Many of you already know how to use DNR Garmin, but for those of you who are not in the loop, here is a little tutorial. This is a continuation of the GPS thread from earlier. Go ahead and bookmark... once the snow melts and you start scouting, this will become valuable information.
First, download DNR Garmin. This software is produced by the Minnesota Department of Natural Resources (DNR). It is free and it does not contain viruses and will not harm your computer. You must be running a PC. To date, DNR Garmin doesn’t run with a Mac. You must also be using a Garmin GPS of any model.
Download and install the software, then connect your Garmin GPS to your computer. The DNR Garmin software should recognize the GPS, and from there you can choose menus for Point, Line, and Polygon data downloads. If you take a few points while you are out in the field and want them displayed as waypoints later, download them as points. Similarly, if you want to view your route along a river or ridge or whatever, download your data as a line.
IMPORTANT: When you download your points and lines with DNR Garmin, be sure to choose the output format that includes the .kml file extension. This is the only filetype that Google Earth will recognize.
Here is a link to a website that basically says the same thing.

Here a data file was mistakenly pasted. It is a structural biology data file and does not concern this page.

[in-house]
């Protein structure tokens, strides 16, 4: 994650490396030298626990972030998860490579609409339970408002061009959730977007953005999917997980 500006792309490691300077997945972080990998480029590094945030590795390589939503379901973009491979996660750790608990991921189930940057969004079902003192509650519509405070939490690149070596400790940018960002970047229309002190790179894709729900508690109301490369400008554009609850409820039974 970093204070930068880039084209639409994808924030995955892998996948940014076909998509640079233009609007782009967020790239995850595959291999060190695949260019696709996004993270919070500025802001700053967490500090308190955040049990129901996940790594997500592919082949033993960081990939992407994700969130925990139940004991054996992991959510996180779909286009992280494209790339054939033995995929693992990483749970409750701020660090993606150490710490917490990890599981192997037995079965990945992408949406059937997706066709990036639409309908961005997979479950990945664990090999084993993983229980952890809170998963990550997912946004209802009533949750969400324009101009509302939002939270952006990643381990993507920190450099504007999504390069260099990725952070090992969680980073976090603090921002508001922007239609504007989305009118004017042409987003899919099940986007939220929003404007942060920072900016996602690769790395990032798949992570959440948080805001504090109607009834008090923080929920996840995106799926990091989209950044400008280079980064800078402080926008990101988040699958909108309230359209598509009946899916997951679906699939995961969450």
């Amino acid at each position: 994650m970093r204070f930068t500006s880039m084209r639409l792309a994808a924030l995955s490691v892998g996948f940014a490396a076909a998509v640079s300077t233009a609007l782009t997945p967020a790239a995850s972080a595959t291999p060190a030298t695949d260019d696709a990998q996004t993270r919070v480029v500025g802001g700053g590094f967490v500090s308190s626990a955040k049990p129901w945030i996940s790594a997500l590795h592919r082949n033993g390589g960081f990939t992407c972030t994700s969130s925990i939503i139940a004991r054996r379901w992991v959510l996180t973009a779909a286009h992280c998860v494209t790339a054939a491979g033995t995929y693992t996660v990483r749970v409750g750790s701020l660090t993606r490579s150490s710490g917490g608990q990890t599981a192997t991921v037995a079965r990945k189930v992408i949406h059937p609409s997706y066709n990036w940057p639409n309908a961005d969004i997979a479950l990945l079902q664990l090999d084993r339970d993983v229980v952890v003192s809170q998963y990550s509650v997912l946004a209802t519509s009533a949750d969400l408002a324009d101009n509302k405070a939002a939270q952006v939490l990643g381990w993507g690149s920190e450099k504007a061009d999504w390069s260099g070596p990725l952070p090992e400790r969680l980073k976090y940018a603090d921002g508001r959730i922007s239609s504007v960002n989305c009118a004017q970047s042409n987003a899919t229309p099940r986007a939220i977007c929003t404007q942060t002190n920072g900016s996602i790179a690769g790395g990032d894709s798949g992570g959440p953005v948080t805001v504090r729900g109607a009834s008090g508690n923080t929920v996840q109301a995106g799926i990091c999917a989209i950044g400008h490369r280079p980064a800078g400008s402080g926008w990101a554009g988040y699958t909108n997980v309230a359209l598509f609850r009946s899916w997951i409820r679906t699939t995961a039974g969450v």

One important note for those of you who are unfamiliar with datums and projections.
Google Earth displays its maps in WGS84 datum. Luckily for us, most GPS units collect data in WGS84 out of the box, which means you would have to change a setting to collect data in another datum. However, if your GPS is set to NAD27, there might be some screwy results when you bring your points into Google Earth.
DNR Garmin will give you the option to save your shapefiles, and you should do so. Be sure you put them in a folder that you can find later.
Now open Google Earth. Click File... Open... then navigate to the folder where you saved your .kml files. Choose the files you want to display in Google Earth and click Add or OK. You should see your waypoints and tracks against a nice backdrop of 30m satellite imagery.